The US government's regulatory approach to cryptocurrencies remains complex and often vague. Even as calls for additional clarity from lawmakers escalates and the dialogue continues, uniform transparency is still illusive.
As digital assets enter the more mainstream investment landscape, they've also suffered an identity crisis from a regulatory perspective. Variously identified as money, a security, property or a commodity, many blame this opacity for confounding the adoption of the asset class. To further add to the confusion, in the US there are multiple regulators overseeing the space, including the SEC, the CFTC, the FDIC, the Office of the Comptroller of the Currency (OCC) and the IRS. In many cases, each has its own area of oversight, further confounding the smooth uptake of regulatory conformity.
We are triangulating towards regulatory clarity says Angela Walch, associate professor at St. Mary's University School of Law in Texas and a Research Fellow at the Center for Blockchain Technologies at University College London. But, she notes, it's not fast enough for the crypto industry’s tastes.
“Each new enforcement action by the SEC and CFTC seems to be focusing on a slightly different behavior, with the goal of slowly clarifying which activities are problematic. Overall, US regulators still are attempting to walk the line of protecting consumers while not stifling innovation, but we are definitely seeing more industry pushes for greater clarity, with some new industry lobbying organizations forming in 2018.”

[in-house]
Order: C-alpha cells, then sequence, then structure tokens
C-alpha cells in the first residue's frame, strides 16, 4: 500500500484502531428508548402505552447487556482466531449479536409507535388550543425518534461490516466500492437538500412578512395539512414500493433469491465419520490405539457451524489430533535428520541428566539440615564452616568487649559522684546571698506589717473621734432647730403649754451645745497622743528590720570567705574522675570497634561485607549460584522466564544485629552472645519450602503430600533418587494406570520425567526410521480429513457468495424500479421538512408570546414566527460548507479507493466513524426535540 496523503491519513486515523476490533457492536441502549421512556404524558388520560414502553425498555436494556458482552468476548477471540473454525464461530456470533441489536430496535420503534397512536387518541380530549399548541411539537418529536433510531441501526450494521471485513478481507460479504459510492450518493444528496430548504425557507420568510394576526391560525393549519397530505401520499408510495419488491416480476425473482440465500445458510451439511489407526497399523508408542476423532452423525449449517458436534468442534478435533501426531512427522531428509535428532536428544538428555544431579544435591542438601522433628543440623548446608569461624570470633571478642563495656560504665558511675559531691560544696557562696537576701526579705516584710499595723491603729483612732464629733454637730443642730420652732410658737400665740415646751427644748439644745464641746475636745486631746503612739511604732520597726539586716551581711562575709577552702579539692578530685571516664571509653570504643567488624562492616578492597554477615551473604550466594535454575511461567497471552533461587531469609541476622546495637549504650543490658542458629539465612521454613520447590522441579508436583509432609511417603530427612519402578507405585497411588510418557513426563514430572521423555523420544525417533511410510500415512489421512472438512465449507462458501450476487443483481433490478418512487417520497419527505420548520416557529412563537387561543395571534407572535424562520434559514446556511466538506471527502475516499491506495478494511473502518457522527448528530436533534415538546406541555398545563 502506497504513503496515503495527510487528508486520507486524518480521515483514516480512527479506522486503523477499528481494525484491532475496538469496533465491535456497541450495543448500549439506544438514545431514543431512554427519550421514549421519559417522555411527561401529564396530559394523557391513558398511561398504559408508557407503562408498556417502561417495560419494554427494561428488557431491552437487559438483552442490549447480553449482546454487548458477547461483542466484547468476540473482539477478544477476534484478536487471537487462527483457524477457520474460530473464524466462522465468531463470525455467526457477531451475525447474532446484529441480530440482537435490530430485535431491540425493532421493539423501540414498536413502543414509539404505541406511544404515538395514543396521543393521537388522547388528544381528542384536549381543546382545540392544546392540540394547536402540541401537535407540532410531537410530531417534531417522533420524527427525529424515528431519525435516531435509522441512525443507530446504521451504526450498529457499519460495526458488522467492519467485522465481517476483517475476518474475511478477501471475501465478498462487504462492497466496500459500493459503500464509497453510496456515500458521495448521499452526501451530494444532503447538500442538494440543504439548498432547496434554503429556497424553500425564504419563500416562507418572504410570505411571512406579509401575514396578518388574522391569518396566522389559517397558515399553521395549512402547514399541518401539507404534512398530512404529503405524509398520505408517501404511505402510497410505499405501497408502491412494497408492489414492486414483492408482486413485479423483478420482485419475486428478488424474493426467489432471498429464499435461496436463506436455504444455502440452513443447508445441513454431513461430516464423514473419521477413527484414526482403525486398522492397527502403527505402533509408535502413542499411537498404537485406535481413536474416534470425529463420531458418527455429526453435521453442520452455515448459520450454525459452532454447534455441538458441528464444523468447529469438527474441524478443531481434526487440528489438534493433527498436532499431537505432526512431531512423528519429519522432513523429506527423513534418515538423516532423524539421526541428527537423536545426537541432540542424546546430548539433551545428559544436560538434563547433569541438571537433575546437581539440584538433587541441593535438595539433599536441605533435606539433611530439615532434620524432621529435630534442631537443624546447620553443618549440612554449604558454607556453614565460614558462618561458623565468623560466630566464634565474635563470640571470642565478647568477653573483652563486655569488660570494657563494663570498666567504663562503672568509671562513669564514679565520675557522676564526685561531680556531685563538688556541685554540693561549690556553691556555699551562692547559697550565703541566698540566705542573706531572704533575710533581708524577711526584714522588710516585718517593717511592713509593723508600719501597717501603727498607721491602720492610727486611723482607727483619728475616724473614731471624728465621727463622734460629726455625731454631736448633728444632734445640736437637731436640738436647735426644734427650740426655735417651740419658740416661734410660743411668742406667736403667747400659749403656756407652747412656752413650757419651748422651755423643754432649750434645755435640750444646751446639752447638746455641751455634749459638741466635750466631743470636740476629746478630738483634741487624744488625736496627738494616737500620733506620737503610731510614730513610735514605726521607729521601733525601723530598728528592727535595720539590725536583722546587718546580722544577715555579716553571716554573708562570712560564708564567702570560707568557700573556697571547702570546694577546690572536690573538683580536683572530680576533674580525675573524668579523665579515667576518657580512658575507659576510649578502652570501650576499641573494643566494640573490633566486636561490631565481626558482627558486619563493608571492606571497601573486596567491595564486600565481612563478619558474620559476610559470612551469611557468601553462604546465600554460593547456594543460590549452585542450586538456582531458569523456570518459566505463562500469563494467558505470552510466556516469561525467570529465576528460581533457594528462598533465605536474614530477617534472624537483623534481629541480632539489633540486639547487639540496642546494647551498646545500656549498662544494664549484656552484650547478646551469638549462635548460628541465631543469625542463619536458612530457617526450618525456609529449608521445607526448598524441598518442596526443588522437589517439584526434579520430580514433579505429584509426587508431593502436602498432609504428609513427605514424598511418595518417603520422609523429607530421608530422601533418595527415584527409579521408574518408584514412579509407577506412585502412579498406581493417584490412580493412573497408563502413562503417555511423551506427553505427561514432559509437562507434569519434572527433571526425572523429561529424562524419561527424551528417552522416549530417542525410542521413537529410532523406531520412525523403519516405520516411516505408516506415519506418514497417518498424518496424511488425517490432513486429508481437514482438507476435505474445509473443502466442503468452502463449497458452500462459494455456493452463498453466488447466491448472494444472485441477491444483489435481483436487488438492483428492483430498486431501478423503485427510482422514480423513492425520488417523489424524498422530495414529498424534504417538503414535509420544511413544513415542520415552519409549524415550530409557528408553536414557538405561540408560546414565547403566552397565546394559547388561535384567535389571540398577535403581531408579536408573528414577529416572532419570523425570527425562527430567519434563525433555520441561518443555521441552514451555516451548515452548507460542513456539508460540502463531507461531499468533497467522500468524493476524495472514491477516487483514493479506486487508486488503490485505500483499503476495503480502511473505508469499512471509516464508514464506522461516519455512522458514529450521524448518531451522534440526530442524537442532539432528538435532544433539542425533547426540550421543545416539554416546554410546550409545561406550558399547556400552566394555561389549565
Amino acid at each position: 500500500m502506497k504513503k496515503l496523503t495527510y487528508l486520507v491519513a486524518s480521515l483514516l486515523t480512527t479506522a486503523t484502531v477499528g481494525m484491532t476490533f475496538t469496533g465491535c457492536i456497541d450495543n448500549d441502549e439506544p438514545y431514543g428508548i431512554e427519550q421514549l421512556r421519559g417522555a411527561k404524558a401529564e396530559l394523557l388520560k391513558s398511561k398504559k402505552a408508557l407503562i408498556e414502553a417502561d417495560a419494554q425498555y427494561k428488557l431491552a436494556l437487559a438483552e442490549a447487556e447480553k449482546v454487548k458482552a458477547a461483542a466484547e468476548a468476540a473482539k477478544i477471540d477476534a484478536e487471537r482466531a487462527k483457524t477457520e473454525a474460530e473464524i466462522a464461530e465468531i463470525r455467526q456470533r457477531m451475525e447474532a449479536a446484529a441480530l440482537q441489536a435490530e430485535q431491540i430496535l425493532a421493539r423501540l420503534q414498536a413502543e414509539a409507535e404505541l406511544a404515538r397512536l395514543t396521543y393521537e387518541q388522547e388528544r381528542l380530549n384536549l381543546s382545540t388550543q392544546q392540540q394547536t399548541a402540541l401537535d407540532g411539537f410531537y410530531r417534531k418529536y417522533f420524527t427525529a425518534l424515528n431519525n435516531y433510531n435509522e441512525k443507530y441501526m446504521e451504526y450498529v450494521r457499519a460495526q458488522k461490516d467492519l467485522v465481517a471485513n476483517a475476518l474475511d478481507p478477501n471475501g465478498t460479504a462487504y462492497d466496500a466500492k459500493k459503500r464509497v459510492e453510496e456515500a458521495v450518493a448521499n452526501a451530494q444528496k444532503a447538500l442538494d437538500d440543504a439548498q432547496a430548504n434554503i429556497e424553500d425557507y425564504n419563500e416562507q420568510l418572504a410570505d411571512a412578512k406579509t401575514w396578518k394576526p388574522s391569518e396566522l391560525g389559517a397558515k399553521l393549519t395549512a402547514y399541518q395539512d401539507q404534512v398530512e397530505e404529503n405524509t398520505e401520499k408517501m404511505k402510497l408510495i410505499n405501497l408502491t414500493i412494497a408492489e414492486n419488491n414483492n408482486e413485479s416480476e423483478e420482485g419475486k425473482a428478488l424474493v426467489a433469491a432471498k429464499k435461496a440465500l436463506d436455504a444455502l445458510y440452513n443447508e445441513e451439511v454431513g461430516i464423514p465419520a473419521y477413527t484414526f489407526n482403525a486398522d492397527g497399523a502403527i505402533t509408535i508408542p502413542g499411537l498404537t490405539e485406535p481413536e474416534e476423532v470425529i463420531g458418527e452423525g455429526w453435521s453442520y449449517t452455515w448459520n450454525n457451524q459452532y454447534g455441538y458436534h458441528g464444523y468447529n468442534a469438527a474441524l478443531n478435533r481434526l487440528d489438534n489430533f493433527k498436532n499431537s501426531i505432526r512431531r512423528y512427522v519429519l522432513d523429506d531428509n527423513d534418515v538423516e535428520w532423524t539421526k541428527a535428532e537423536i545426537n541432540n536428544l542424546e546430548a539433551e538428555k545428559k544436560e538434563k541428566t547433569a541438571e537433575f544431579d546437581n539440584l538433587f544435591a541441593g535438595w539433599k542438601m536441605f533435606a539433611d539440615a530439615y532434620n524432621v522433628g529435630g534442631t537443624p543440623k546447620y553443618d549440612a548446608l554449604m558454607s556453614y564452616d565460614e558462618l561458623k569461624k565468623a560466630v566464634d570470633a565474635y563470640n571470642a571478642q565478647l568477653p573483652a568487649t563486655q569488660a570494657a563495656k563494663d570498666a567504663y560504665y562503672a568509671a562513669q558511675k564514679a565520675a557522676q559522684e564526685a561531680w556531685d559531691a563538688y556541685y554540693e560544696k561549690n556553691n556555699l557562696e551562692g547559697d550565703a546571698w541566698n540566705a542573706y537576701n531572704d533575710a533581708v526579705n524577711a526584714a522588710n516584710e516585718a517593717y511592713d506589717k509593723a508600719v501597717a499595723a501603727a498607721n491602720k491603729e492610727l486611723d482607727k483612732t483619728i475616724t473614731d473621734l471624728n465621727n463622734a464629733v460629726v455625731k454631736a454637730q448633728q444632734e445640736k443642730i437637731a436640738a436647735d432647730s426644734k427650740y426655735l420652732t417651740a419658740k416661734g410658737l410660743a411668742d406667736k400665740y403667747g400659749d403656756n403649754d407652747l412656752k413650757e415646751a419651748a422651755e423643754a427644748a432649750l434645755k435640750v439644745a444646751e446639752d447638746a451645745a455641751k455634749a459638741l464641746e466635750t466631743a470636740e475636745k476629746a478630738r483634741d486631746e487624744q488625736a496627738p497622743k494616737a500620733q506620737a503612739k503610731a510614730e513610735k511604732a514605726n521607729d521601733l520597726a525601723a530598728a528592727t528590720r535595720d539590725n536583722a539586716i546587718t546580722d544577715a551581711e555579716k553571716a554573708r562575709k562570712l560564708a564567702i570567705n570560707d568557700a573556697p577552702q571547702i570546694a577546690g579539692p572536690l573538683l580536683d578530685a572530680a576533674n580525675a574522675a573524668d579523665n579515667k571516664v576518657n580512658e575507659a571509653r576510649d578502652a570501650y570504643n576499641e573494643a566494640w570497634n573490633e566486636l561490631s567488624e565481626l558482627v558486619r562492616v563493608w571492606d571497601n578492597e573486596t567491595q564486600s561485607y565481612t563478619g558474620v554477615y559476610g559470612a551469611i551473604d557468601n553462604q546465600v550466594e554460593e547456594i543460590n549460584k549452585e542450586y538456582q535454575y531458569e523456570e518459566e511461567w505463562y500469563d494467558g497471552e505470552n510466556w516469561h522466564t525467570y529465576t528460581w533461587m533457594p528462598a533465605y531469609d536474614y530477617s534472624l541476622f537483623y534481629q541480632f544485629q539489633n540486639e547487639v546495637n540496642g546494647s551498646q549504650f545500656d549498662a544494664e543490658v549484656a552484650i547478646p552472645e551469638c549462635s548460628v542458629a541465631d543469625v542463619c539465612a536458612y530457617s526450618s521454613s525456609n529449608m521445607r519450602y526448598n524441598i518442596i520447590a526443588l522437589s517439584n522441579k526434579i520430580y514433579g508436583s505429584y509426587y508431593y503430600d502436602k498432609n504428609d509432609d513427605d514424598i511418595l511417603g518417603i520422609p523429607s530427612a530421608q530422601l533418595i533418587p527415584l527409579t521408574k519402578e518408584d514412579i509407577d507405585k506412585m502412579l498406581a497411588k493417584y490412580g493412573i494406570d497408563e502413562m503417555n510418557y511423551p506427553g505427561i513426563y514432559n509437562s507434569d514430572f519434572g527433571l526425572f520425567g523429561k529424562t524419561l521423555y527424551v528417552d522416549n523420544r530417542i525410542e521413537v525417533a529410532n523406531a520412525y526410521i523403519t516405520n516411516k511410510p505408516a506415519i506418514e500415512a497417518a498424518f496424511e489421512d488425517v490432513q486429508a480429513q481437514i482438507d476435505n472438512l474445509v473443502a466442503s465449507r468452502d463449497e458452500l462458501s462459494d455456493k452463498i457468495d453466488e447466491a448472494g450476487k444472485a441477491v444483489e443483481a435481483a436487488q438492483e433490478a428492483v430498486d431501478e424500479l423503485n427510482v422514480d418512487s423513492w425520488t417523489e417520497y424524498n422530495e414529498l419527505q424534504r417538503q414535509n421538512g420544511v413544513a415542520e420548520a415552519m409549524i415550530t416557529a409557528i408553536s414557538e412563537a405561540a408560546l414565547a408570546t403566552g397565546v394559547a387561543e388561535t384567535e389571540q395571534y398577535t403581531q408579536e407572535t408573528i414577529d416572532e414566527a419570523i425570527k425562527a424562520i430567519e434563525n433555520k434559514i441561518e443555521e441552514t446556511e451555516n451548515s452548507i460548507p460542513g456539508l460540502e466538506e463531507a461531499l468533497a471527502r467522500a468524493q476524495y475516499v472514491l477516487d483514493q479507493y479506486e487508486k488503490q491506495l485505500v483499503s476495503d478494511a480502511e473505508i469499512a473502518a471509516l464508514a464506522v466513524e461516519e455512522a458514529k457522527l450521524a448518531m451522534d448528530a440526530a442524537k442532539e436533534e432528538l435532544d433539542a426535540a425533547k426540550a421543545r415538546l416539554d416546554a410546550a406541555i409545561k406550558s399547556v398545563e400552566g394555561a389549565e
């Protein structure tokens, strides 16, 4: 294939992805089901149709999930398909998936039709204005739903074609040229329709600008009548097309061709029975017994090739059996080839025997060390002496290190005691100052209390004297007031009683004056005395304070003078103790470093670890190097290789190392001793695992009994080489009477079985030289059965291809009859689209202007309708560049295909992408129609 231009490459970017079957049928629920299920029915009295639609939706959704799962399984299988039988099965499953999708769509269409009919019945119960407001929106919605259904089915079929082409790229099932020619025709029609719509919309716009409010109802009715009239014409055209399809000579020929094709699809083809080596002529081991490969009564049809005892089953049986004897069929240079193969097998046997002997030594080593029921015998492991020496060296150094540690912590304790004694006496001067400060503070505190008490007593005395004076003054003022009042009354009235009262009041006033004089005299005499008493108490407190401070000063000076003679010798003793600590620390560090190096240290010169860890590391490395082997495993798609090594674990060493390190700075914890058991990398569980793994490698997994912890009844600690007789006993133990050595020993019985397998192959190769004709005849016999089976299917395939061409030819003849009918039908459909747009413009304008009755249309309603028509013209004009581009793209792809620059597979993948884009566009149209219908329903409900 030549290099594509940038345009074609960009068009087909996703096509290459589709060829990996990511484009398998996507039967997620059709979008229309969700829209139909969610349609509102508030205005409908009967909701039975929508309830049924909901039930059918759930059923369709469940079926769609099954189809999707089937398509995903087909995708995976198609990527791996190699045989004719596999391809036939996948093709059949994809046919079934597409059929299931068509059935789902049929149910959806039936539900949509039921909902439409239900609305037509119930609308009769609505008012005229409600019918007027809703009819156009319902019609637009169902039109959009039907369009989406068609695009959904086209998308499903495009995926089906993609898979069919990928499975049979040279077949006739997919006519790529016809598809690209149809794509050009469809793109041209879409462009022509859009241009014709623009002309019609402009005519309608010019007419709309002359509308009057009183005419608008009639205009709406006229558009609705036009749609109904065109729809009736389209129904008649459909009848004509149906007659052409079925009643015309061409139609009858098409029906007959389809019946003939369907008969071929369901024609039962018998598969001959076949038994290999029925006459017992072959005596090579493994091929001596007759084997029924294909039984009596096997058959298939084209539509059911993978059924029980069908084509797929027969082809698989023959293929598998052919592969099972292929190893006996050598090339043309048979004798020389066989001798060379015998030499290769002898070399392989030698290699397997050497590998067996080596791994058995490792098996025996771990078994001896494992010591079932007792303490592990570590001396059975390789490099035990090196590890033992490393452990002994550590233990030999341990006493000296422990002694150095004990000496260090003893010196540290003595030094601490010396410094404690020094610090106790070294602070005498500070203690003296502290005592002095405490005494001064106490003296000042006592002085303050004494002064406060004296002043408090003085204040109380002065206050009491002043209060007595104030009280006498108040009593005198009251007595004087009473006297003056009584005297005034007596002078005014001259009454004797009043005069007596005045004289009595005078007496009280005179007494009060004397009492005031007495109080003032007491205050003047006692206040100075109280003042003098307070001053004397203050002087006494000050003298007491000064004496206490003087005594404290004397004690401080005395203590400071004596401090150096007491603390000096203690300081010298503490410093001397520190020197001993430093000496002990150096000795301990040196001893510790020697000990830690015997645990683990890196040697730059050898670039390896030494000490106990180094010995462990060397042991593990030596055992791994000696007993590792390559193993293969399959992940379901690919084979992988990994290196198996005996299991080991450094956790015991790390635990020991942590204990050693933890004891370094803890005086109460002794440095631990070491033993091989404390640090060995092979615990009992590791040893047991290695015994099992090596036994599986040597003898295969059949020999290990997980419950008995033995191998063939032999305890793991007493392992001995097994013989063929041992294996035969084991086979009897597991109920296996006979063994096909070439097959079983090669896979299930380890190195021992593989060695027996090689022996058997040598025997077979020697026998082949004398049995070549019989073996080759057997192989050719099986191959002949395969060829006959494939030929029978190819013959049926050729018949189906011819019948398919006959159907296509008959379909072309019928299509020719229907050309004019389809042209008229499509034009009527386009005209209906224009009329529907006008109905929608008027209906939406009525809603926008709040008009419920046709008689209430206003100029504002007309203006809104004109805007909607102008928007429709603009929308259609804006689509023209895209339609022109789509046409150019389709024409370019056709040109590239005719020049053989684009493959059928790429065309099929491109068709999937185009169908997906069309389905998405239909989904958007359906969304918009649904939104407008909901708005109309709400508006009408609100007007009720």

Global regulatory competition is also underway, she explains, with a number of small jurisdictions like Malta, Gibraltar, and Bermuda embracing the crypto sector, in order to attract jobs.
“My fear is we may be heading towards a race to the bottom with global crypto regulation. US regulators are facing increasing pressure from industry to be more industry-friendly, with the threat of losing jobs and investment capital to foreign jurisdictions."
"I’m not sure how long the SEC will be able to hold the line on Bitcoin and other crypto ETFs,” she adds.
With the existing alphabet soup of Federal regulatory agencies, it's conceivable that financial infractions and frauds can slip beneath the radar, since each agency provides its oversight separately. But the recent joint effort by the SEC and the CFTC, coupled with a a fair amount of regulatory transparency, shows how prompt action and agency cooperation can work to benefit US cryptocurrency investors.
In order to understand how muddled certain aspects of current regulatory guidelines are, and how quickly proper oversight can suss out scams, the shut-down of cryptocurrency exchange 1Broker makes a good a case study. On September 27, 2018, the SEC announced it was filing charges in the US District Court for the District of Columbia against 1Pool Ltd., which was also doing business as 1Broker. The Marshall Islands-based company offered security and commodity swaps to customers, payable in Bitcoin. A second suit, for the same charges, was brought against the company's Austria-based CEO Patrick Brunner.
The company's business model wouldn't necessarily have been a problem if none of their investors had been based in the US. However, once American investors are in the picture—as was the case in this situation—1Broker was in violation of Federal securities laws by doing business without meeting the "discretionary investment thresholds required" by US regulators.